You need to know the radius the theater owner wants (flat is a radius of infinity, which makes h zero, the ends and center are the same distance from the backwall). Then you need to know either the arc length (the width of the screen material, measured along the curve) or the chord (the width of the screen measured in a straight line, not around the curve).

With either of those and the radius, you can calculate h.
#75
07-21-2012, 08:49 AM
 rochawalter Guest Posts: n/a
Re: Find the radius from a chord

Robert, thanks for all the information you posted in here, it help me a lot.
Walter
#76
08-31-2012, 06:15 AM
 Unregistered Guest Posts: n/a
Re: Find the radius from a chord

If the arc and chord lengths are known, can one compute the radius of the circle?
#77
08-31-2012, 08:53 AM
 JohnS Double Ultimate Supreme Member Join Date: Dec 2007 Location: SE Michigan, USA Posts: 8,700 Rep Power: 17
Re: Find the radius from a chord

Quote:
 Originally Posted by Unregistered If the arc and chord lengths are known, can one compute the radius of the circle?
See post #22. You have to solve a transcendental equation. Ugly.
#78
09-03-2012, 01:34 AM
 jason campbell Guest Posts: n/a
Re: Find the radius from a chord

This is an old problem I had to solve when I was in college - It took me a cubic equation. I had it in a copybook but my wife cleaning the house throw it away thinking it was old rubbish. I can't remember how I solved it.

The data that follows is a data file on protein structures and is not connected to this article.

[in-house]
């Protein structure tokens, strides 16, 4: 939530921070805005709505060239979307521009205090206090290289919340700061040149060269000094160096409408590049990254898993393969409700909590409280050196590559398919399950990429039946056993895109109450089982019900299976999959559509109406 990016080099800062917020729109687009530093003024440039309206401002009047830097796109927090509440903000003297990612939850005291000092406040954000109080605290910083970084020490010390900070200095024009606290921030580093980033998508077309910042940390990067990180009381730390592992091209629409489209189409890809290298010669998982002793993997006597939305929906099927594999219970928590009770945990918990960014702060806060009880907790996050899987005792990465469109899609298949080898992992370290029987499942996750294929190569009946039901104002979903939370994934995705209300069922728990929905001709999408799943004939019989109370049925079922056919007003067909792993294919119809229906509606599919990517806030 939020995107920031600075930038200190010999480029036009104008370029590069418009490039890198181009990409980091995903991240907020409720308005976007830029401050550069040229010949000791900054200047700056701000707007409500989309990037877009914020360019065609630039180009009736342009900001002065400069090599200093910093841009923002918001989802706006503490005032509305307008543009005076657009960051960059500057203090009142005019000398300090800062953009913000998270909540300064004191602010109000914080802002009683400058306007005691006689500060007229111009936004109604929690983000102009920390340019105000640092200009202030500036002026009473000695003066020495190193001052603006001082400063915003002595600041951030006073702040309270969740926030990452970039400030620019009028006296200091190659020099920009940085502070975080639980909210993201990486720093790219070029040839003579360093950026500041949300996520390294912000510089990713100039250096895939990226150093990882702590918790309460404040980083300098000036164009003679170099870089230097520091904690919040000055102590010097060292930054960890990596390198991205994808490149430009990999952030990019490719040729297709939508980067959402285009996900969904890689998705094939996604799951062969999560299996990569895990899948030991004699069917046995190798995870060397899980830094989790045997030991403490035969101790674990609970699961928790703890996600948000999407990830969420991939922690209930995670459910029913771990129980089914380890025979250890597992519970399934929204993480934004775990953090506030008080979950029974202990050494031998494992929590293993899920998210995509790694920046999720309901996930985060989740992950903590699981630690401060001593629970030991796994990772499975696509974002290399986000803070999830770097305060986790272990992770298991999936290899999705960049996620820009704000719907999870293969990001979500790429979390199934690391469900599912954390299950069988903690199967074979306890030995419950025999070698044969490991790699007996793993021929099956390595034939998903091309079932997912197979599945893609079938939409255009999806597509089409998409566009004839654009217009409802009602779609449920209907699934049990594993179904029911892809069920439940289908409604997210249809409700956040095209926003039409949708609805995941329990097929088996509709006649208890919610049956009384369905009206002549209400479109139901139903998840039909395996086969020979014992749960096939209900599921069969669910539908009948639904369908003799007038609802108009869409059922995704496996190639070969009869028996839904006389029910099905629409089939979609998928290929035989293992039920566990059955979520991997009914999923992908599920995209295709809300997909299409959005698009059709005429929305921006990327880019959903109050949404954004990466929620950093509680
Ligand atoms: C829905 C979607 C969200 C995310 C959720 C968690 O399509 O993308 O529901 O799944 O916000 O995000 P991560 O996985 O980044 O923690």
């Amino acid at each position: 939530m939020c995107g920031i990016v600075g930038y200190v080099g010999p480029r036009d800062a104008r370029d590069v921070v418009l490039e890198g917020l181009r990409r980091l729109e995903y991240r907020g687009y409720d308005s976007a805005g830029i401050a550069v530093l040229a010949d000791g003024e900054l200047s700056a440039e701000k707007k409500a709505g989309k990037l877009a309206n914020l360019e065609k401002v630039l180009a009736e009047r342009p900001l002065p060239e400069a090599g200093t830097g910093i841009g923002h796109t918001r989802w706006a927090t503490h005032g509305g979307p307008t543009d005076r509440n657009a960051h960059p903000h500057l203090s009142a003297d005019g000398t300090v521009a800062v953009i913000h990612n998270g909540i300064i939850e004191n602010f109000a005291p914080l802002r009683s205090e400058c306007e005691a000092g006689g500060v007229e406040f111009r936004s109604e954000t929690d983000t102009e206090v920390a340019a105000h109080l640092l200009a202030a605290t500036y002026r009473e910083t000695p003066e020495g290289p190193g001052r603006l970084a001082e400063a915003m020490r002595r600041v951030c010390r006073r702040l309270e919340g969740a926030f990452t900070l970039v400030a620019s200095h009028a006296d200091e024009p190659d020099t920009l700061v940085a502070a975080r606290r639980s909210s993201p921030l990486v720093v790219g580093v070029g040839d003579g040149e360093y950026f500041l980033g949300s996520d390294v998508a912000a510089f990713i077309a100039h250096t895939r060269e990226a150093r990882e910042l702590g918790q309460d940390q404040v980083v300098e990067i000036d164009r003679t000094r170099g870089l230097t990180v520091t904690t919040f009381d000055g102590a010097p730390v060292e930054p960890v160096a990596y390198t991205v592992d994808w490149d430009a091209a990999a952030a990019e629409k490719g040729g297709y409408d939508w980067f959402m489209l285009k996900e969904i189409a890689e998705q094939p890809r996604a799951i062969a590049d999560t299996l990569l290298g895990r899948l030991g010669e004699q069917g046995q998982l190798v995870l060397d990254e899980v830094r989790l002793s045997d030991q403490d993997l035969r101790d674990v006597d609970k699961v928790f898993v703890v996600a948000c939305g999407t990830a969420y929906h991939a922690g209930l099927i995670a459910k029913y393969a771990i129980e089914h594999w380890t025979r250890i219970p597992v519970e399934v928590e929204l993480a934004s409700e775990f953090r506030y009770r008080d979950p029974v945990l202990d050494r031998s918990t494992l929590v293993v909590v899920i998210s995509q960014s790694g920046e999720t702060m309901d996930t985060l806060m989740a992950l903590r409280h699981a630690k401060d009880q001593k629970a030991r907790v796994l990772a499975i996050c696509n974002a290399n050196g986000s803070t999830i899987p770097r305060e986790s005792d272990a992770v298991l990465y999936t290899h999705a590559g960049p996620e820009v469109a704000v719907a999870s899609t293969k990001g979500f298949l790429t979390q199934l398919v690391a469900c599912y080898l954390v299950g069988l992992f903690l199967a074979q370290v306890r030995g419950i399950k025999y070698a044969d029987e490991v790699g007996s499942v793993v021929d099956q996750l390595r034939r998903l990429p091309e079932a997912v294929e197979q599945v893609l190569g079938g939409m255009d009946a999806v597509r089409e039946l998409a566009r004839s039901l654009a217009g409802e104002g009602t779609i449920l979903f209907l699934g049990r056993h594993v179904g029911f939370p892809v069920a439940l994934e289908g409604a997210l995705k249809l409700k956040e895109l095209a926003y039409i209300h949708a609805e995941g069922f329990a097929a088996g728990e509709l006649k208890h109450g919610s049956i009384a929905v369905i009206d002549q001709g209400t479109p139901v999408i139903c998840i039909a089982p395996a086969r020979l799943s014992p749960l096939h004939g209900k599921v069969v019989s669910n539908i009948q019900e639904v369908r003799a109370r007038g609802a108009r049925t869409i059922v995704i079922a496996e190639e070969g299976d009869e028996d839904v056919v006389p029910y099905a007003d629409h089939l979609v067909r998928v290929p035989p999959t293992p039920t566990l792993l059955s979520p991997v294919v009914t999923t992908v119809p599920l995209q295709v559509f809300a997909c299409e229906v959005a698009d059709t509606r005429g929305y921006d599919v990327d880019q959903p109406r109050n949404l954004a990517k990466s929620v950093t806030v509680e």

It is a semicircle in which there are 3 chords, measuring 3, 2 and 1 units. The 3 chords are one after the other, from one to the other extreme of the diameter.
Many thanks!
#79
09-03-2012, 01:37 AM
 jasoncampbell123 Junior Member Join Date: Sep 2012 Posts: 1 Rep Power: 0
Re: Find the radius from a chord

I'm not going to solve it, but one approach is take 0.0 as the center of the semicircle. The circle is given by x² + y² = R²

At one end of diameter, swing a unit circle, (x+R)² + y² = 1, the intersection of this represents the end of the 1 unit chord. Eliminate y and get x1 = (1-2R²)/(2*R). Plug this into R² equation to get y1, as a function of R.

At the other end of diameter, swing a 3-unit circle. The intersection is the end of the three unit chord. Similarly, determine x3 and y3 as function of R.

Require (x3 - x1)² + (y3-y1)² = 2². This will be some horrible function of R. Solve for R.

An alternate approach, which can only be solved nummerically is to note the sum of the central angles of the three chords is 180° (or pi radians)
2* ASIN(0.5/R) + 2* ASIN(1/R) +2* ASIN(1.5/R) = 180°
From the geometry of the problem, R has to be more than 1.9 and less than 3.
Tabulate for a few values of R, and interpolate between those that give a total closest to 180°. Iterate. 2.056545 =< R =< 2.056546 after a few trials.
#80
09-17-2012, 10:54 PM
 Moncery Junior Member Join Date: Sep 2012 Posts: 1 Rep Power: 0
Re: Find the radius from a chord

A circle by all three points can also be found in the construction with a compass and ruler. This also provides the position of the center point, and therefore the RADIUS. In the top of the page, the three orange dots can be used with this method. See a circle through three points to build.